Clinical trial: asimadoline in the treatment of patients with irritable bowel syndrome
Mangel, A., Bornstein, J. D., Hamm, L., Buda, J., Wang, J., Irish, W., & Urso, D. (2008). Clinical trial: asimadoline in the treatment of patients with irritable bowel syndrome. Alimentary Pharmacology and Therapeutics, 28(2), 239-249.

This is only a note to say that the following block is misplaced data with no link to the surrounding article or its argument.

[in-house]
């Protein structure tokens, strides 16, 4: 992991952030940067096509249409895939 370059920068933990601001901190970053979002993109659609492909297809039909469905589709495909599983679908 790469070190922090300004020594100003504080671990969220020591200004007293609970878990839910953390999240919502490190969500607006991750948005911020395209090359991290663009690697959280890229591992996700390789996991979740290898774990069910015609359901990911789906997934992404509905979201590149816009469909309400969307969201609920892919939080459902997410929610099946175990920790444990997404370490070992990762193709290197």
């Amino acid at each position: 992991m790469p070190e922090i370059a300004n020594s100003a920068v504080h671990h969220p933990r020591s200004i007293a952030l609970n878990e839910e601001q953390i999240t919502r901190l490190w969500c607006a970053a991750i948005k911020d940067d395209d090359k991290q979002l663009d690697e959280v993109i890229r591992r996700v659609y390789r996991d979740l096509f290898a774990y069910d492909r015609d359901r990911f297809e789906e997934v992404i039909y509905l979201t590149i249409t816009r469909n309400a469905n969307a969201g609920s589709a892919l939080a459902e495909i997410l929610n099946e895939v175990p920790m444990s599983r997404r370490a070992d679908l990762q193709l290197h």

BACKGROUND: In models of irritable bowel syndrome (IBS), asimadoline, a kappa-opioid agonist, improves pain and abnormal bowel function. AIM: To evaluate the effects of three doses of asimadoline and placebo in subjects with IBS through a double-blind, randomized, placebo-controlled trial. METHODS: Patients were randomly assigned to receive asimadoline 0.15, 0.5, 1.0 mg or placebo BID for 12 weeks. The primary efficacy measure was number of months of adequate relief of IBS pain or discomfort, with a prospective plan to evaluate adequate relief data by entry baseline pain and subtype. Several other endpoints were also evaluated. RESULTS: Five hundred and ninety-six patients were randomized. In the ITT population, statistically significant improvement on the primary endpoint was not seen. However, in diarrhoea-predominant IBS patients with at least baseline moderate pain, asimadoline (0.5 mg) produced significant improvement on total number of months with adequate relief of IBS pain or discomfort (46.7% vs. 20.0%), adequate relief of IBS symptoms (46.7% vs. 23.0%), pain scores (week 12: -1.6 vs. -0.7), pain free days (42.9% vs. 18.0%), urgency and stool frequency (-2.3 vs. -0.3). In patients with alternating IBS, significant improvement was seen on adequate relief endpoints. Asimadoline was well tolerated. CONCLUSION: Asimadoline warrants further evaluation as a treatment for IBS